Fianna Fáil Spokesperson on Mental Health James Browne has called on the Government to introduce a new regulatory framework for psychotherapists, psychologists and counsellors under the Health and Social Care Professionals Act 2005.

Deputy Browne made the comments after a high profile celebrity ‘psychologist’ admitted that his PhD in psychology is fake following a media investigation.

Deputy Browne said, “This week’s revelations that a celebrity ‘psychologist’ was providing bogus advice over an extended period of time is deeply troubling. It shows that there is an urgent need to implement a regulatory framework for psychotherapists, psychologists and counsellors to protect not only patients but also the integrity of their profession. It should not be left to the media to have to expose bogus therapists.

“The Government has committed to including the professions of psychotherapists, psychologists and counsellors under the Health and Social Care Professionals Act 2005 which can be done so by means of statutory instrument. However, the delay in doing so is wholly unacceptable. People’s wellbeing is at risk here and the Government cannot be allowed to dither on the issue.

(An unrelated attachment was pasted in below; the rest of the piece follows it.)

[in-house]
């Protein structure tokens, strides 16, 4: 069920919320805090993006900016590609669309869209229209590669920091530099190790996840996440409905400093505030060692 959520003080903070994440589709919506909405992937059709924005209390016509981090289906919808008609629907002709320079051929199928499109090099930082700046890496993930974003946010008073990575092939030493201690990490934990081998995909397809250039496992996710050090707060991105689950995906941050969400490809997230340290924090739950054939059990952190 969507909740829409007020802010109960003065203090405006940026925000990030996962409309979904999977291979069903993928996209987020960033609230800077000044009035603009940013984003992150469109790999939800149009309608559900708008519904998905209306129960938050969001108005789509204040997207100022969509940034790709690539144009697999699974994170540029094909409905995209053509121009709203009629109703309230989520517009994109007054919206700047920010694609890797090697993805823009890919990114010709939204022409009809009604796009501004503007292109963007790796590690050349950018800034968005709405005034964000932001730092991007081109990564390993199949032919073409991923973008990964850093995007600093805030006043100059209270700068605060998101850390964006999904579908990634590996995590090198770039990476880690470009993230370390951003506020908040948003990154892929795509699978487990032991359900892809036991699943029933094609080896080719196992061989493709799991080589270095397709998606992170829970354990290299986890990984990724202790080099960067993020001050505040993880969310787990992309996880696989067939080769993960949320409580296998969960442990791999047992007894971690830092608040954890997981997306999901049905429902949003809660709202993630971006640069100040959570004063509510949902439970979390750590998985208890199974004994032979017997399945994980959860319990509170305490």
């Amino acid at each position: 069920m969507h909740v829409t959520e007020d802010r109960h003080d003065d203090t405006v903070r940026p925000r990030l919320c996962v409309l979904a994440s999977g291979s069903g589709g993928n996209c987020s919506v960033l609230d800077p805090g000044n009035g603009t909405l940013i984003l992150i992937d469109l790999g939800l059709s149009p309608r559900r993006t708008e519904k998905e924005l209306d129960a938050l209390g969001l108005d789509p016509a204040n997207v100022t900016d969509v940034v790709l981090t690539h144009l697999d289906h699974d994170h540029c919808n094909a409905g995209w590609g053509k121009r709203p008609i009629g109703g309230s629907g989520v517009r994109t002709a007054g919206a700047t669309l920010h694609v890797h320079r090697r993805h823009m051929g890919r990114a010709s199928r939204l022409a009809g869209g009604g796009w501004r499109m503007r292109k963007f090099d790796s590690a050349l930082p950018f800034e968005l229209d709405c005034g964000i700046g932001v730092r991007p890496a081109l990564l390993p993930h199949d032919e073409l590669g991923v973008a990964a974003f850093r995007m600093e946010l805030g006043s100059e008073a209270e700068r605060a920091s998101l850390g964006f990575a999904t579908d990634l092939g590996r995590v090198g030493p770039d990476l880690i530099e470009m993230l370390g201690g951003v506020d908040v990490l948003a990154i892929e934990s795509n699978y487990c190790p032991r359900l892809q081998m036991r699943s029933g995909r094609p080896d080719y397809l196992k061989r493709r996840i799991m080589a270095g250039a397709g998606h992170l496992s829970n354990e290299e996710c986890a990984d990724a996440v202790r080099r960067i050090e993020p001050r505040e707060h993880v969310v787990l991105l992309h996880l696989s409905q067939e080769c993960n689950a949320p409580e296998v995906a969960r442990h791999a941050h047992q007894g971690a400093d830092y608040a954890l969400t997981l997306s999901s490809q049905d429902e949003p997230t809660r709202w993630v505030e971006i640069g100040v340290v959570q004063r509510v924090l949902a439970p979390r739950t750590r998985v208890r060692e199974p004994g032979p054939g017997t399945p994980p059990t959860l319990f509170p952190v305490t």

“The Minister for Health Simon Harris has previously stated that psychotherapists and counsellors are currently not regulated under the Health and Social Care Professionals Act 2005 and that the regulation of a new profession under the Act involves a consultation process as well as the making of a number of statutory instruments. This process is not envisaged to be completed until 2019. In the meantime, there is no statutory oversight of competence and conduct.

“We have a situation where vulnerable people in society who are seeking help, which in itself is hard to do, are being met with an awful situation whereby they cannot have confidence in the qualifications of the person claiming to help them. The work of counsellors and psychotherapists is invaluable and the assistance they provide to people with psychological, emotional and mental health issues is crucial, especially in times of distress.

“The regulation of counsellors and psychotherapists under the 2005 Act would ensure that those registered have minimum qualifications and that registrants would be subject to a range of sanctions should misconduct occur. These measures are necessary and would ultimately help protect patients and the integrity of professional counsellors, psychotherapists and psychologists,” concluded Deputy Browne.